Star Wars is one of the most world-renowned franchises in history, spanning movies, books, television, comics, board games, and so much more. The characters travel all across the galaxy, visiting countless planets, encountering all kinds of new species, and seeing the universe through an infinite number of different lenses. But unfortunately, the supposed diversity of #StarWars has failed to extend to the storytellers behind the camera. After Episode IX, we will be 11 entries into the franchise, and every film will have been directed by a man. For a universe that prides itself on exploring new worlds and meeting new people, Star Wars has failed at bringing in different points of view to tell these stories.
LucasFilm president Kathleen Kennedy recently broached the topic of why there haven't been any female directors for Star Wars films yet.
We want to make sure that when we bring a female director in to do Star Wars, they're set up for success. They're gigantic films, and you can't come into them with essentially no experience.
While it's true that many female directors do lack that experience, it's only because most other studios cite the same reason for not hiring women. There is a systemic issue with getting female directors the experience necessary to appear qualified for these tentpole films, but appearances can be deceiving, and there are many fantastic women out there who could successfully helm a Star Wars film right now.
If we put aside the need for "experience," it becomes easy to find a list of female directors who are worthy of taking on the challenge. Here's just a small segment of that list:
7. Ava DuVernay
Known for: Selma, Queen Sugar, 13TH
Ava DuVernay is one of the most dynamic filmmakers in the industry right now. In the past couple of years, she has focused her energy on three entirely different projects and has come away with a Best Picture nomination, a phenomenal TV show, and one of the most impactful documentaries in recent history. DuVernay has the sort of filmmaking range that allows her to make any movie she's interested in, and that means she can do Star Wars. The only question is whether she wants to do it.
DuVernay recently joined the #Disney family with her upcoming remake of A Wrinkle in Time, but she would also make a killer entry into the episodic Star Wars saga. She's proven more than capable of depicting different tones throughout her career, but she always maintains an exposed humanity that feels integral to the core of so many Star Wars stories. She is a master of capturing intimate familial moments, showcasing powerful emotions, and presenting breathtaking visuals. She's a director who's qualified to take on anything, and she would make a beautiful and passionate Star Wars film.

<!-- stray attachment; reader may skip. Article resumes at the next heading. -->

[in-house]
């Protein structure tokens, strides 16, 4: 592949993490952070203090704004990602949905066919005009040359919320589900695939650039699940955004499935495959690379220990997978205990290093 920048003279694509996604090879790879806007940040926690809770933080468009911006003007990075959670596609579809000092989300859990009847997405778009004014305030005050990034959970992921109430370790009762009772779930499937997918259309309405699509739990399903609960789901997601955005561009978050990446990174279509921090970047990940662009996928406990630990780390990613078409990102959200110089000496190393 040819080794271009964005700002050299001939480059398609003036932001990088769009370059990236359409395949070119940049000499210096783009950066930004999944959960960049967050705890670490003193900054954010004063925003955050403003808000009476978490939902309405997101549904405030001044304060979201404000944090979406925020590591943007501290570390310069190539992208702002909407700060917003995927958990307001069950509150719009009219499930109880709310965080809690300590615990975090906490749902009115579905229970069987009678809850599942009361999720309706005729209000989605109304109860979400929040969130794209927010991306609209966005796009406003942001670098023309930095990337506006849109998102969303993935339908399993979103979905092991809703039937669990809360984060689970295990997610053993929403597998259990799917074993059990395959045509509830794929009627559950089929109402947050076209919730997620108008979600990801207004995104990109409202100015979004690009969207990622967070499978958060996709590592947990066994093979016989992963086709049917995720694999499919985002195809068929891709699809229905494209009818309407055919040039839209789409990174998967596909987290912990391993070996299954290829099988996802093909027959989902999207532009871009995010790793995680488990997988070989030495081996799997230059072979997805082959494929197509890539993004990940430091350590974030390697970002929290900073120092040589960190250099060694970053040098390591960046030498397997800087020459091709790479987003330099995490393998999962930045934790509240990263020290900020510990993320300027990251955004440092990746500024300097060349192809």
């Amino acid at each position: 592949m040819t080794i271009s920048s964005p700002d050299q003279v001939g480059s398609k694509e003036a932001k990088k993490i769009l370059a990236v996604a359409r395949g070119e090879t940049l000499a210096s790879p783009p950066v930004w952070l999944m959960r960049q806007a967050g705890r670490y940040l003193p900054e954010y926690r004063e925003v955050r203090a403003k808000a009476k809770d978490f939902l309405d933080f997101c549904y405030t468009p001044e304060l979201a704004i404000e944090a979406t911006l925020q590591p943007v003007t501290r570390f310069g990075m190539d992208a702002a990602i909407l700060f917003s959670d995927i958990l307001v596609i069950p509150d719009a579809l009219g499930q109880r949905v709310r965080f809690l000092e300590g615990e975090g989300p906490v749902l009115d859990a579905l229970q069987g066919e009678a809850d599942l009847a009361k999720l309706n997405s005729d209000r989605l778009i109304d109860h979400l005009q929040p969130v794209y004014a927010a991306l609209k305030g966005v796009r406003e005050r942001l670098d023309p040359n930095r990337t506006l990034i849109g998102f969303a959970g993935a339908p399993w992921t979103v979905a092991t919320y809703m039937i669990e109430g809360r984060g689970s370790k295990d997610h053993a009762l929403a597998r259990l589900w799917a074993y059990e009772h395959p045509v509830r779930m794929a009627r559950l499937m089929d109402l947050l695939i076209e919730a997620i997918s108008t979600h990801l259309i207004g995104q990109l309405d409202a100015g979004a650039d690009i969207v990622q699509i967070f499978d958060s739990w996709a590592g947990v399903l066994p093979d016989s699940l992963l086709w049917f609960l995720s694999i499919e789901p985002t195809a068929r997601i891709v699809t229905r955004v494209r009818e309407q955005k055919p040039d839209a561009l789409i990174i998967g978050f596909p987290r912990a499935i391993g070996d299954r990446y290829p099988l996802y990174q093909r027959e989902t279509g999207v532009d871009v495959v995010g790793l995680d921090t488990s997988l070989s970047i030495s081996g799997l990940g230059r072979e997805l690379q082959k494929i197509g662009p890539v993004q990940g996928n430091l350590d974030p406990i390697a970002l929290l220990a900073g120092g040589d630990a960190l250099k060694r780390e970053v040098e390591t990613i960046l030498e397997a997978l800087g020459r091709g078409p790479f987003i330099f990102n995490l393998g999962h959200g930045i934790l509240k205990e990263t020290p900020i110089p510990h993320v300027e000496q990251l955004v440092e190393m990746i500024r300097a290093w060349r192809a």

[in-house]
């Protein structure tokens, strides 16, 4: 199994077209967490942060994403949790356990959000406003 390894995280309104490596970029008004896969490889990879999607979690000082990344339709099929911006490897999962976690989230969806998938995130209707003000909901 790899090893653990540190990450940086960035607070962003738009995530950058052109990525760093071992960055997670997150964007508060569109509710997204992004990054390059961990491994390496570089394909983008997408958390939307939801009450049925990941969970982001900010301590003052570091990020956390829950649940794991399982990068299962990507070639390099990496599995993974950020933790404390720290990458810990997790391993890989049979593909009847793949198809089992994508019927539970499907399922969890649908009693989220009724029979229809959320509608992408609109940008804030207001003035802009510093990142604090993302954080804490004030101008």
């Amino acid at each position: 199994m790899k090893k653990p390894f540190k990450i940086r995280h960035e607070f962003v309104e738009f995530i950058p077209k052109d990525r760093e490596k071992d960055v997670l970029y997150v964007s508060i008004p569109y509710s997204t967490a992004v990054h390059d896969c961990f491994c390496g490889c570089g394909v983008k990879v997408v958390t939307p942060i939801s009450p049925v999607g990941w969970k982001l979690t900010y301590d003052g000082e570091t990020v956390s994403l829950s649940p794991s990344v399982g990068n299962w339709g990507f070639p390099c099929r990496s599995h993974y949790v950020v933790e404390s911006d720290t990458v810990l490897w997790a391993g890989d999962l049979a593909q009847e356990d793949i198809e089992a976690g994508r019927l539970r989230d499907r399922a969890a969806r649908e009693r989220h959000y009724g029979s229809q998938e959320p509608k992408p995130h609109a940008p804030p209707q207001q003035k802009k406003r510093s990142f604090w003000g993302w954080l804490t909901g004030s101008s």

6. Patty Jenkins
Known for: Wonder Woman, Monster, The Killing
Kennedy's primary reason for the lack of female directors in Star Wars was that LucasFilm didn't see any women with the necessary experience to helm a blockbuster of Star Wars' caliber. Putting aside how misguided that excuse is, we now have a candidate that possesses that experience. Nobody has seen Patty Jenkins' Wonder Woman film yet, but between the first trailers and Gal Gadot's performance in Batman v Superman, all signs are pointing towards the first critical success of the DCEU.
Jenkins's previous work on dark dramas has already proven that she's a highly capable filmmaker, but it's Wonder Woman that puts her into the inner circle of potential Star Wars directors. If Wonder Woman can demonstrate an understanding of how to maintain pre-existing lore, produce thrilling action sequences and insert a touch of comedy, she'll show that there's at least one female director who has the big-budget experience that Kennedy is searching for.
5. Kelly Reichardt
Known for: Certain Women, Meek's Cutoff, Wendy and Lucy
Colin Trevorrow's career took off after he had made just a single indie movie: Safety Not Guaranteed; Jordan Vogt-Roberts needed only The Kings of Summer to earn an opportunity on Kong: Skull Island; Kelly Reichardt has generated a constant stream of indie masterpieces since the '90s, but her name is rarely mentioned when discussing potential breakthrough directors. Reichardt might have no interest in transitioning to mainstream blockbusters, but there's no doubt that she has proven her ability to make brilliant films.
Meek's Cutoff, in particular, illustrates the sort of work that could translate beautifully to the realm of Star Wars. The western feel is ever-present in George Lucas's universe, and taking a look at an isolated group within a larger societal event lends itself perfectly to the premise of an anthology film that shows us a side of Star Wars that we've never seen before.